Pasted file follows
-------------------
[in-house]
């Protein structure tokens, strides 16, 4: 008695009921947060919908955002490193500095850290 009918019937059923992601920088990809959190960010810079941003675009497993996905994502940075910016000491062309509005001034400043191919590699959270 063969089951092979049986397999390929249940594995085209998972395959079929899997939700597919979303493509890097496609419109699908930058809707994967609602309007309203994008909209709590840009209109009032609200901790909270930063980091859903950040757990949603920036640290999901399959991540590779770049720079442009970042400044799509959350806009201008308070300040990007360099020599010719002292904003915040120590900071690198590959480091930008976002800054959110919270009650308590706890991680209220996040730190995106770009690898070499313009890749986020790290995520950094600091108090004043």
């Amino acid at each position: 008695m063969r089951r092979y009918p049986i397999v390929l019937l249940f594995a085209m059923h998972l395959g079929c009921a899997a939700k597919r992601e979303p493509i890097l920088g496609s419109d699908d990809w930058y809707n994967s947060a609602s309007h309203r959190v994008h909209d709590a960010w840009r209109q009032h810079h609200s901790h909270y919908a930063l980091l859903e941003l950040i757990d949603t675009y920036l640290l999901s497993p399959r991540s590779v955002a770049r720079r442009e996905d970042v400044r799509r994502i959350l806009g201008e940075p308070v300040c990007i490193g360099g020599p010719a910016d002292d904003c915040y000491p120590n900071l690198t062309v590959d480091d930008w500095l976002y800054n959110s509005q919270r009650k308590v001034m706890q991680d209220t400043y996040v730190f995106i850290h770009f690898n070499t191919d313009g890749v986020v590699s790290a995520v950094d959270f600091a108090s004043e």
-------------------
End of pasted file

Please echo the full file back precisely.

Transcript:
[in-house]
């Protein structure tokens, strides 16, 4: 008695009921947060919908955002490193500095850290 009918019937059923992601920088990809959190960010810079941003675009497993996905994502940075910016000491062309509005001034400043191919590699959270 063969089951092979049986397999390929249940594995085209998972395959079929899997939700597919979303493509890097496609419109699908930058809707994967609602309007309203994008909209709590840009209109009032609200901790909270930063980091859903950040757990949603920036640290999901399959991540590779770049720079442009970042400044799509959350806009201008308070300040990007360099020599010719002292904003915040120590900071690198590959480091930008976002800054959110919270009650308590706890991680209220996040730190995106770009690898070499313009890749986020790290995520950094600091108090004043």
């Amino acid at each position: 008695m063969r089951r092979y009918p049986i397999v390929l019937l249940f594995a085209m059923h998972l395959g079929c009921a899997a939700k597919r992601e979303p493509i890097l920088g496609s419109d699908d990809w930058y809707n994967s947060a609602s309007h309203r959190v994008h909209d709590a960010w840009r209109q009032h810079h609200s901790h909270y919908a930063l980091l859903e941003l950040i757990d949603t675009y920036l640290l999901s497993p399959r991540s590779v955002a770049r720079r442009e996905d970042v400044r799509r994502i959350l806009g201008e940075p308070v300040c990007i490193g360099g020599p010719a910016d002292d904003c915040y000491p120590n900071l690198t062309v590959d480091d930008w500095l976002y800054n959110s509005q919270r009650k308590v001034m706890q991680d209220t400043y996040v730190f995106i850290h770009f690898n070499t191919d313009g890749v986020v590699s790290a995520v950094d959270f600091a108090s004043e």